5 Managers Who Could Return AC Milan to the Champions League Next Season
It's been a long time since a Milan side was so totally outclassed by Roma at the Stadio Olimpico, and while Friday's game finished 2-0 to the Lupi, it could have easily been a lot more.
The Rossoneri looked totally clueless in defence and absolutely impotent in front of goal—not for the first time this season.
The deep malaise that's affecting Milan so seriously cost Max Allegri his job, and unless he can do something soon, it looks like it will also doom Clarence Seedorf to the same fate.
So as the club look forward to next season—when Champions League qualification will be top of their priorities—who could lead the Rossoneri back to the promised land?
Clarence Seedorf's future almost certainly hinges on next week's Milan derby. The Dutchman has steadied the ship since taking over from Allegri in January, but doubts remain over whether he's done enough to prove that he's the right man for the job long term.
Speaking to the Italian media after the Roma game (here in English via goal.com), he said:
Now we prepare for Inter. We move forward.
I saw Milan play in a dignified way against a side that have been doing well since the start of the season. There’s no shame in losing against a side like this. They believe strongly in their title chances. We’ve got 15 points from six matches. The team are on the right road.
I do what I can and I think that the team are doing well. There are particular years in the league where the top teams are way ahead of the rest but all credit to Juventus and Roma who are having great seasons.
Even with Milan's run of wins recently, they still look like a club in crisis and were undeniably poor against Roma.
It's true that it's been an outstanding season for the capital side, and while it would be unfair to judge Seedorf solely on how he does against teams like the Giallorossi or Juve—both of whom are some way ahead of the Rossoneri in terms of quality and organisation—it was the manner of the defeat that raises questions.
At no point in the game at the Olimpico did Milan look in control; a club with such a rich history deserves better from its players.
Seedorf's history with the club means that the romantics will want him to be given a chance, and in fairness, it's something he probably deserves. The harsh competitive and financial realities of modern football, however, hold no such sentiments. Club legend or not, he needs to win.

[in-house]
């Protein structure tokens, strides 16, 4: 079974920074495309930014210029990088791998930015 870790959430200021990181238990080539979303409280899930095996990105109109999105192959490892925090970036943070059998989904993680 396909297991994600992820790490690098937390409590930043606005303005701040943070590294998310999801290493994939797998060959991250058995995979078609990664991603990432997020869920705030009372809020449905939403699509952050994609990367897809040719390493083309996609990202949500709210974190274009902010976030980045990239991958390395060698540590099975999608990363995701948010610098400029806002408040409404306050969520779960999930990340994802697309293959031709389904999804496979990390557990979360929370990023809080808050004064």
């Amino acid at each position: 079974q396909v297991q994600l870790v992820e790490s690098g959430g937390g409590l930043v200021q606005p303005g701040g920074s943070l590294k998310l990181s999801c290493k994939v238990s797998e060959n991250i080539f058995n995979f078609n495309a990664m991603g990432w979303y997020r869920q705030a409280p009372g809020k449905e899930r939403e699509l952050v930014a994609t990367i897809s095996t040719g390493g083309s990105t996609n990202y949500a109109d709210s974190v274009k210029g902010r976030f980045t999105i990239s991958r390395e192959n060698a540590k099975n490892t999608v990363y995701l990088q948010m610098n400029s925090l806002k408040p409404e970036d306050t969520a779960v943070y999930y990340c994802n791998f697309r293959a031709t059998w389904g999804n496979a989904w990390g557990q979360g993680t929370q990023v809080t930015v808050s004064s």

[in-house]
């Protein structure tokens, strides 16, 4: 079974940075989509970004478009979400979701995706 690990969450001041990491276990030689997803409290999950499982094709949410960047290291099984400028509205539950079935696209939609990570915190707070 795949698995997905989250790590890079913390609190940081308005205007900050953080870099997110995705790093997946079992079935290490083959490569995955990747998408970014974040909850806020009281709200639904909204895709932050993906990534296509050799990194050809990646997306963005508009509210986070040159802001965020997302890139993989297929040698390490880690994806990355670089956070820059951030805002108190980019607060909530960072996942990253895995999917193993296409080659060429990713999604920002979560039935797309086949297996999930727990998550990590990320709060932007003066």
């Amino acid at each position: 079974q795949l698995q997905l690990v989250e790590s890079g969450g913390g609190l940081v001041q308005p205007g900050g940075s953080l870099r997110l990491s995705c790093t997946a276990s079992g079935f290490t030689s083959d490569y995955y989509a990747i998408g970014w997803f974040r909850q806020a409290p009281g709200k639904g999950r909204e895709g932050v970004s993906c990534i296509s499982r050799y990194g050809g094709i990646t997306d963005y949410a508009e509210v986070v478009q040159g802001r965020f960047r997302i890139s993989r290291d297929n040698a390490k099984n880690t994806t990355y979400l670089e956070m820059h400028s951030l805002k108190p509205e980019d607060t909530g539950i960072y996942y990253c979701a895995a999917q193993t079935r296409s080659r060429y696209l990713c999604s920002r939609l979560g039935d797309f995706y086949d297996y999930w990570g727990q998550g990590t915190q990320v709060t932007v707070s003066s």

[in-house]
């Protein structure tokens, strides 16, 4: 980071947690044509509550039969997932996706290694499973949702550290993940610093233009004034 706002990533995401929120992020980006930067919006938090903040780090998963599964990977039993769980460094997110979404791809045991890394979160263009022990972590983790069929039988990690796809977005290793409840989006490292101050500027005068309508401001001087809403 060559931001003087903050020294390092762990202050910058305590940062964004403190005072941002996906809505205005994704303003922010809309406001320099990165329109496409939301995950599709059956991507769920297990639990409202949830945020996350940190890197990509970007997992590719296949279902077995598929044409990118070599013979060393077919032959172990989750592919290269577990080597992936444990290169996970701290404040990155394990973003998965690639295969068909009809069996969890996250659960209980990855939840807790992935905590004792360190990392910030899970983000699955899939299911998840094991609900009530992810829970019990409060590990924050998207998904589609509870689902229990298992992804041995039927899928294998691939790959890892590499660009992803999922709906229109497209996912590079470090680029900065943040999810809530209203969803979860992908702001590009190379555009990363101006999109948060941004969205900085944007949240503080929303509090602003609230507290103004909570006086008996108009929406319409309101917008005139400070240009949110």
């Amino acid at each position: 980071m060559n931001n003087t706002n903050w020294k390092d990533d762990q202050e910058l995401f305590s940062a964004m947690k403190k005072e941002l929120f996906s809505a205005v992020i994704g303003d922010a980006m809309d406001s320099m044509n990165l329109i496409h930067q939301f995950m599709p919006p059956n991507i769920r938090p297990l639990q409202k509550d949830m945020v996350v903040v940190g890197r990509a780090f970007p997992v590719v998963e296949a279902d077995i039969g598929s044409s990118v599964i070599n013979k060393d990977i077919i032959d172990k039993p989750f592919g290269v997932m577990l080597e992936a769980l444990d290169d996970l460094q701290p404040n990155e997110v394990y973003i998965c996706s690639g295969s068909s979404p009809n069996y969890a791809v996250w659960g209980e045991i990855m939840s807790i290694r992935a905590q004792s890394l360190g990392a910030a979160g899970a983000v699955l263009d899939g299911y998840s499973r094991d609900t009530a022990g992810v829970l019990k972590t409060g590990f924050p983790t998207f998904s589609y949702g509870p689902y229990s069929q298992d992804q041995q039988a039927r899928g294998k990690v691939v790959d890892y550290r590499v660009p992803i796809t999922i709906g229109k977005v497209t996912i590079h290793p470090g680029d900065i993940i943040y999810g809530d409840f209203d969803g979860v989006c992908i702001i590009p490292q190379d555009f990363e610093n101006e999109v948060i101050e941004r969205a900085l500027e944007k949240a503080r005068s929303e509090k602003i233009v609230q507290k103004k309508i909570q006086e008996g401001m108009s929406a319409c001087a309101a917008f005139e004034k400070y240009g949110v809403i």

Italy's Gazzetta dello Sport (here in Italian) still rates Filippo Inzaghi as the favourite for the job. Super Pippo has been learning the managerial trade with Milan's Allievi Nazionali, the Rossoneri's under-17 side.
Although Inzaghi lacks senior coaching experience, Milan's willingness to gamble on Seedorf suggests that the club is eager to invest its trust in a former player, one who understands the importance of the club's history and who can instil the old winning mentality into this current generation of players.
In that respect, there are few better for the job, as Inzaghi won a host of titles at the San Siro. In his 11 years in red and black, he was integral to a host of trophies, including two Serie A titles, a Coppa Italia, two Champions League wins and a FIFA Club World Cup title.
Upon hearing the news that Milan wanted him to take over at the San Siro, Fiorentina's current boss Vincenzo Montella joked that it was actually another Montella, his son who plays for the youth set-up at Roma, who they were interested in (here in Italian, from the Gazzetta dello Sport).
The former striker, affectionately known in Italy as L'Aeroplanino—the little aeroplane—is one of the most highly-rated young coaches in Europe right now. His work at Catania and Fiorentina has been impressive, and it's only a matter of time before he opts for the challenge of managing one of Europe's biggest clubs.
Before that, however, he'll want to achieve something special with the Viola, who have a solid squad and are playing exciting football.
Qualifying for the Champions League—or challenging for the Scudetto—won't be easy for them, but in all likelihood Montella will fancy his chances at the Stadio Artemio Franchi better than he would at the San Siro in the short to medium term. Convincing him to leave Florence for Milan won't be easy.
He's an outside bet, but the former Zenit St. Petersburg and Roma manager Luciano Spalletti would be an ideal candidate to return Milan to the top of Italian and European football.
He's proven himself to be capable of playing attractive football and winning games with relatively limited resources at Udinese and at Roma, and in Russia he won two league titles and brought Zenit to the group stages of the Champions League for the first time in their history.
In many ways, he's the ideal candidate. He's experienced but still young enough to commit to the job long term. He has a proven track record in Italy and in Europe—and he's available.
Roberto Donadoni is another Milan legend who should be considered for the job.
Since underwhelming as Italy manager, he's rebuilt his reputation at Cagliari and now at Parma, where he's transformed the Crociati into an entertaining and dangerous side that will almost certainly feature in next season's Europa League—a considerable achievement for the club.
Speaking to the Gazzetta dello Sport (here in Italian) the former midfielder insisted that it didn't bother him that Silvio Berlusconi didn't consider him "fashionable" enough for the job. It's something that should bother Milanisti.
Rather than thinking about a fashionable choice who might grab headlines in the short term, Berlusconi and the Milan board need to find a reliable coach who can oversee the sizeable reconstruction that this squad needs.
Donadoni understands Milan as well as anyone. He was integral to the club's success in the '80s and '90s, winning five Scudetti, three European Cups, three European Super Cups and two Intercontinental Cups.